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For gamers in the Xbox 360 era, the “red ring of death” was nothing short of a nightmare. Its dreaded appearance signaled to the console owner that it was no longer operational. While video game systems have always had issues at launch, the red ring of death was distressingly common. Microsoft would replace these broken consoles at no cost to the owner, but the company never offered an official reason for the issue — that is, until now! In the fifth chapter of the new documentary Power On: The Story of Xbox, Todd Holmdahl, Xbox’s former head of hardware, explained that connectors would break inside the system when it switched too quickly from hot to cold.
“All these people loved playing video games, so they would turn this thing on and then off, and when it would turn on and off, you get all sorts of stresses” said Holmdahl.
As stressful as the problem was for most fans, the issue might have even been even more stressful for Xbox. The documentary shows clips from several news stories of the time, and the way they impacted public perception. Former Xbox boss Peter Moore revealed that the red ring of death nearly destroyed the brand.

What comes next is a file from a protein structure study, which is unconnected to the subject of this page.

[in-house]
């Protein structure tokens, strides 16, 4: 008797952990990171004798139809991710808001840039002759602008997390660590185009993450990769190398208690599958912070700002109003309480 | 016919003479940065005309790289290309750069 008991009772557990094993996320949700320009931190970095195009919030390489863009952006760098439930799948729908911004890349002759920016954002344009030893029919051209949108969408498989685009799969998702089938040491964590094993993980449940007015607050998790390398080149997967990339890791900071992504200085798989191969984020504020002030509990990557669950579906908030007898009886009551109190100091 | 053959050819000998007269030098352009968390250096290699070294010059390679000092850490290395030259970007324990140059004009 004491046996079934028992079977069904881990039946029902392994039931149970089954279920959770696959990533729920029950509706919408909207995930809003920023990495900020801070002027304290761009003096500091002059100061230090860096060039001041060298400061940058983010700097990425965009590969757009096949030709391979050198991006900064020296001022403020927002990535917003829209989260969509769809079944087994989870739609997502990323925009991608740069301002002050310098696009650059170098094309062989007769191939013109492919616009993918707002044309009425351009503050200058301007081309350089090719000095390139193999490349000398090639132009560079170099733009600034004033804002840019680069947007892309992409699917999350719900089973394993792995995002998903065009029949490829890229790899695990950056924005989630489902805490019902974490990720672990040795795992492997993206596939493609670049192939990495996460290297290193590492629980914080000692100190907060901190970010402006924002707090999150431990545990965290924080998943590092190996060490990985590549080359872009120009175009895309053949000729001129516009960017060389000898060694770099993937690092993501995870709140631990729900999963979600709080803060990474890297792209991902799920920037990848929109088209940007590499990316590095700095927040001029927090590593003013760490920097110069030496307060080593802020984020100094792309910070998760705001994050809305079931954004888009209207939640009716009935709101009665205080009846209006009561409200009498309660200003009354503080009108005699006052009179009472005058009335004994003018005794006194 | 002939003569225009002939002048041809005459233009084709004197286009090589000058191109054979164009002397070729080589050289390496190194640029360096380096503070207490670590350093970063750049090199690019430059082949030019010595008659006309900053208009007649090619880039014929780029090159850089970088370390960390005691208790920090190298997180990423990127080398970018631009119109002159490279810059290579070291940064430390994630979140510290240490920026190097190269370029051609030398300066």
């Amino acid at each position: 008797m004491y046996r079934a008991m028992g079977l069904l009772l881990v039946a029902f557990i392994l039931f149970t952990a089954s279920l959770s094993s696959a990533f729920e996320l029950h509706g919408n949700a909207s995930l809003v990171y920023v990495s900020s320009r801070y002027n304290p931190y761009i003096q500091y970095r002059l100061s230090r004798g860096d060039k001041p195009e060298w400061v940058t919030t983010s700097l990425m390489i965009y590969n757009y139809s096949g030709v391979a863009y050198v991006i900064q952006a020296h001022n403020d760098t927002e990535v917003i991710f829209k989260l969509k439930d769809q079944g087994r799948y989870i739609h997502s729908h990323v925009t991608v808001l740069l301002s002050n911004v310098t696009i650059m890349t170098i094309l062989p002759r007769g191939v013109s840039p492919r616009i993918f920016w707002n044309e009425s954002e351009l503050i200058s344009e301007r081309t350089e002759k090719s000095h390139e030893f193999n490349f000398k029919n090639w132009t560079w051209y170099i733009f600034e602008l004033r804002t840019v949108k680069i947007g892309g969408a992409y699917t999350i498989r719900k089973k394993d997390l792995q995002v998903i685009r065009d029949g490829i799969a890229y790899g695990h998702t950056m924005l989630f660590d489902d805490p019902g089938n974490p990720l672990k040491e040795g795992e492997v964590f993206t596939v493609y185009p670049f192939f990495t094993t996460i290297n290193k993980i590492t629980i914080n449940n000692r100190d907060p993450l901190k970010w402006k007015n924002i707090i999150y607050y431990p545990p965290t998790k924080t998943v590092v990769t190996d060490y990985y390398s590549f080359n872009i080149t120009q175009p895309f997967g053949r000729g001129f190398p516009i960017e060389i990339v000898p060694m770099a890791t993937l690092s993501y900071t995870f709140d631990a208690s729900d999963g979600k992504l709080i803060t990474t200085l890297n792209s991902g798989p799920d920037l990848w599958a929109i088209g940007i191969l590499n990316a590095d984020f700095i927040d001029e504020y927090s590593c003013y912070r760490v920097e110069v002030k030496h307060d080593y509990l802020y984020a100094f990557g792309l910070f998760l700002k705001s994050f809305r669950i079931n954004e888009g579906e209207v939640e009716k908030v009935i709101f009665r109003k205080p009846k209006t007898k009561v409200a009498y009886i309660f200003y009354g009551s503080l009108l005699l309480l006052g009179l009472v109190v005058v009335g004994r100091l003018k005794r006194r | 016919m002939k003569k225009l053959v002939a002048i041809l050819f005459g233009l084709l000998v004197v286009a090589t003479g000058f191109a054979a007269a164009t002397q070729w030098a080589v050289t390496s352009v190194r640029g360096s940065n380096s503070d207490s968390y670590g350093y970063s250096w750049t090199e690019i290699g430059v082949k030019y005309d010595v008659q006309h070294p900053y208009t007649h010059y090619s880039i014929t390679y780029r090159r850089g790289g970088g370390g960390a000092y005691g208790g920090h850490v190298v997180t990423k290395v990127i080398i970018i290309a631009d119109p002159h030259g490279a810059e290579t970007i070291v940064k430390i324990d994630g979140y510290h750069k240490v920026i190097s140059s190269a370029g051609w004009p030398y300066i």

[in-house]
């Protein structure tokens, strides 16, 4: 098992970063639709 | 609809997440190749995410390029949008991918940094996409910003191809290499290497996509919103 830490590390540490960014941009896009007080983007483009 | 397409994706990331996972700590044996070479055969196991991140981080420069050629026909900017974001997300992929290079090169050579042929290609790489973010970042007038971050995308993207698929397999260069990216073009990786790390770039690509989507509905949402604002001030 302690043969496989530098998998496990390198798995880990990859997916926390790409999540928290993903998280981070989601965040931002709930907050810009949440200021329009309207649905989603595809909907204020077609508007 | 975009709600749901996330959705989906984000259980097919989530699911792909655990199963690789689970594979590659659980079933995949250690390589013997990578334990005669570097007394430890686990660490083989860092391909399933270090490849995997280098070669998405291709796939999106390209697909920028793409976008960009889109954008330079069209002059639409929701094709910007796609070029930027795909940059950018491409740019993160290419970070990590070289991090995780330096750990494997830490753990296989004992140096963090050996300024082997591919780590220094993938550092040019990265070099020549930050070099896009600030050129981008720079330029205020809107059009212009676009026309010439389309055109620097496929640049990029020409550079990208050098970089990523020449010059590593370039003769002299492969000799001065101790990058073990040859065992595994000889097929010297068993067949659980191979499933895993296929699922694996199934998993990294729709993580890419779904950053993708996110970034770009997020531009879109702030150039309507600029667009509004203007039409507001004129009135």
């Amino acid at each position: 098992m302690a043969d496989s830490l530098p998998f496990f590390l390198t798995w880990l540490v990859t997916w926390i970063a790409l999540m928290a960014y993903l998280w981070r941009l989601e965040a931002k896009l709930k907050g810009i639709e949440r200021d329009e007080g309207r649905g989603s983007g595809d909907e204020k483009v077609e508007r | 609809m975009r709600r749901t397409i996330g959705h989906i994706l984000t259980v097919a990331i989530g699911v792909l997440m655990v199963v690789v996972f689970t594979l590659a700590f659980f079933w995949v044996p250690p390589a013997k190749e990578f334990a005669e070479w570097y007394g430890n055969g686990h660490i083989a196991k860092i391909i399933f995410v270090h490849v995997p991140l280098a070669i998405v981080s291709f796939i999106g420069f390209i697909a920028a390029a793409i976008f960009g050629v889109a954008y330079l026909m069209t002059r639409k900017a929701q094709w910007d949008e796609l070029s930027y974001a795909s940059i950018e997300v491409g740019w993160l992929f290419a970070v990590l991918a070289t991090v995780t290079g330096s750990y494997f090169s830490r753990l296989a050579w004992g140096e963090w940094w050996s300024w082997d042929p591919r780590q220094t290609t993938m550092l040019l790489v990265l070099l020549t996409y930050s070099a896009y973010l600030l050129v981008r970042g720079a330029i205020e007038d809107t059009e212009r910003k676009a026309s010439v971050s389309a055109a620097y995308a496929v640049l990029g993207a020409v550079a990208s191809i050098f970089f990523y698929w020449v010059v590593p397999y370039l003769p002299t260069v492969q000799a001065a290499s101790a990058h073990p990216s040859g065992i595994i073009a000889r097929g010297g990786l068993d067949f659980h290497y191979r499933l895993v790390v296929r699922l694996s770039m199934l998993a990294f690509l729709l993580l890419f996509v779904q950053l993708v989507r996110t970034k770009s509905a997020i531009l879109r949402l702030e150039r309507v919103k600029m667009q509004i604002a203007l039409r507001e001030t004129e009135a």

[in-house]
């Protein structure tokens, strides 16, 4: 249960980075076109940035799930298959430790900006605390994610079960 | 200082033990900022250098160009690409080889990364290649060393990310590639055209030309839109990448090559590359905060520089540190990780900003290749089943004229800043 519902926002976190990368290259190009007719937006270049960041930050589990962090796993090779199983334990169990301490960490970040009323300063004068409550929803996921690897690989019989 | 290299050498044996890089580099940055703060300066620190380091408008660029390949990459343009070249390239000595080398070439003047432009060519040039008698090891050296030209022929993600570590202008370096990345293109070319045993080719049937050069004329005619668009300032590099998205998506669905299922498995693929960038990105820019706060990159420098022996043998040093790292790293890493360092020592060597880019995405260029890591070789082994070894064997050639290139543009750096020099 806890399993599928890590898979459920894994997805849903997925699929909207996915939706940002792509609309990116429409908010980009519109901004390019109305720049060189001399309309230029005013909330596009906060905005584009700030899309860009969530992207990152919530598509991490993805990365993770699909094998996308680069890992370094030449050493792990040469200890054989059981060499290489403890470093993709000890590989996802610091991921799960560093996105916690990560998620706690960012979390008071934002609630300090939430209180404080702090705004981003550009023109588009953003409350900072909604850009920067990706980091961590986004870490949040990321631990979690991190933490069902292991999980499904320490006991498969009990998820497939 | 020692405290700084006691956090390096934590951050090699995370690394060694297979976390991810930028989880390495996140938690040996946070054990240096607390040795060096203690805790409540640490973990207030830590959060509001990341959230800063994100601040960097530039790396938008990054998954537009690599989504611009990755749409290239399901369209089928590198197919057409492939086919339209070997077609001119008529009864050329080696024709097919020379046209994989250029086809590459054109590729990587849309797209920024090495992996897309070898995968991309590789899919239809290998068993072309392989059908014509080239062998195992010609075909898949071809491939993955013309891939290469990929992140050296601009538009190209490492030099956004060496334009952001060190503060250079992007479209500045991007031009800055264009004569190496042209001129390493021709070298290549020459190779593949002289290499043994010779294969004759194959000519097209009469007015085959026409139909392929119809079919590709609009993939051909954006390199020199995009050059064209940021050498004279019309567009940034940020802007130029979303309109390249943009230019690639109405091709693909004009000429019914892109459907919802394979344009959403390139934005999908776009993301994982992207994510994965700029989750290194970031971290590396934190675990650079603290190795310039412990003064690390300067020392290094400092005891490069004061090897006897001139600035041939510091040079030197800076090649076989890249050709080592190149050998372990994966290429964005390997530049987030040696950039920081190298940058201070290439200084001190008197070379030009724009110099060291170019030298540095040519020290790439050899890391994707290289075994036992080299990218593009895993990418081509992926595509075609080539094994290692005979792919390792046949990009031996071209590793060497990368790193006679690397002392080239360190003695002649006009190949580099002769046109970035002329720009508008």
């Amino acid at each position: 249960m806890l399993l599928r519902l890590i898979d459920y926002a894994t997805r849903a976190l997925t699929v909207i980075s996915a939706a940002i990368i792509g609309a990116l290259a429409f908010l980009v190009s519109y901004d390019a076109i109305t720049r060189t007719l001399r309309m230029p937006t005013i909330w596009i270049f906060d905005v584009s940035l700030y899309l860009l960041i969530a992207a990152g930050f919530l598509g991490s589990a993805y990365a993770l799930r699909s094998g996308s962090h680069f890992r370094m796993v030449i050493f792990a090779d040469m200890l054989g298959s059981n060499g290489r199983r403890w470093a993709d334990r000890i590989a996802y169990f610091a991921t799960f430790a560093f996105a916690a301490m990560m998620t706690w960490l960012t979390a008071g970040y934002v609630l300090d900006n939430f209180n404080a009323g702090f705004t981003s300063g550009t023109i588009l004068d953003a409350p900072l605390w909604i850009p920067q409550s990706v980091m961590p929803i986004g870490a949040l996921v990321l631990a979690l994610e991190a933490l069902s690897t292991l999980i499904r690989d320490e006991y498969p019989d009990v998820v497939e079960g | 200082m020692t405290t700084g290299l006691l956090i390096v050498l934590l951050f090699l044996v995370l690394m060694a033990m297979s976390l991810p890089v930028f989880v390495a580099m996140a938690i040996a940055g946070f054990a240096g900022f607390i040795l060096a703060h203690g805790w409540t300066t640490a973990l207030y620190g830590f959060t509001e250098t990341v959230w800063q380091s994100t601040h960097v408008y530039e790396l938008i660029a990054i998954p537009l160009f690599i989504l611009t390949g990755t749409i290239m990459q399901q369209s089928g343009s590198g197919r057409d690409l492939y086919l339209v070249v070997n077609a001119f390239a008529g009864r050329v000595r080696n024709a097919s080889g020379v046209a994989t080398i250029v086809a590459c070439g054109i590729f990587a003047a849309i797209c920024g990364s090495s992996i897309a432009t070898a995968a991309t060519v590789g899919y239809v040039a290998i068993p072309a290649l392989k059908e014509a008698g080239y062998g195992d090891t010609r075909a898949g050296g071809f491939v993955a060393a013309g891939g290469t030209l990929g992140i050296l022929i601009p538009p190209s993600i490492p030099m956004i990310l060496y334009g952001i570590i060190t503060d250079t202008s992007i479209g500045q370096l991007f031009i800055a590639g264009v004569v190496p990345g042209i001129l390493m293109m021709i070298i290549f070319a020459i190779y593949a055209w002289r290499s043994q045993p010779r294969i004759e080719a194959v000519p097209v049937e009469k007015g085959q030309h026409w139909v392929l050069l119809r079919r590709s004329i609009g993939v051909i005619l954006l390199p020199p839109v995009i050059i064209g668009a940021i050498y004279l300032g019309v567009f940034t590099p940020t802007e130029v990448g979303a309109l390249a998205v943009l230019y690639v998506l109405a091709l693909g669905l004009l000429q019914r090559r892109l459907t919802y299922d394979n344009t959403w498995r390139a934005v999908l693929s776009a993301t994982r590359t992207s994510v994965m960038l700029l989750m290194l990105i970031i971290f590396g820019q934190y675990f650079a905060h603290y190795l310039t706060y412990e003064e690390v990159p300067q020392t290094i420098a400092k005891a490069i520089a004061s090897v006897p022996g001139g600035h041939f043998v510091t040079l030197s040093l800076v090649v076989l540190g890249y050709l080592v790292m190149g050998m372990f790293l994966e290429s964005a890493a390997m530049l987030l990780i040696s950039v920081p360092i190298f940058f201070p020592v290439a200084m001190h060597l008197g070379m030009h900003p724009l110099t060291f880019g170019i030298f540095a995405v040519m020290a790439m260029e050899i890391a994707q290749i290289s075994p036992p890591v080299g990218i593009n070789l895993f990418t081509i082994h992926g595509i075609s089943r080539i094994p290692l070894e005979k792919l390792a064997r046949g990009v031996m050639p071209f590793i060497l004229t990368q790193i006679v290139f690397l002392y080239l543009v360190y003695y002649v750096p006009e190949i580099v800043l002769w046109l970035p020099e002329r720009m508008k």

“By the time we looked at the cost of repairs, the lost sales that we factored in, we had a $1.15 billion dollar problem,” said Moore.
Fortunately for fans, Steve Ballmer, then CEO of Microsoft, provided the necessary funds to keep Xbox afloat when all hope might have been lost. In the documentary, former marketing lead Albert Penello says that Xbox employees can laugh at some of the issues that plagued the company in the past, but after all these years “nobody laughts at the red rings.” It’s somewhat difficult to square that statement with the fact that the Xbox Gear Shop is now selling a red ring of death poster, but maybe some people find it a bit funnier than others. It’s hard to imagine anyone from that era wanting that poster, but at least fans can say things have gotten better over the years!
Do you plan on checking out the Xbox documentary? Did you ever encounter a red ring of death? Let us know in the comments or share your thoughts directly on Twitter at @Marcdachamp to talk all things gaming!
[H/T: Gaming Bible]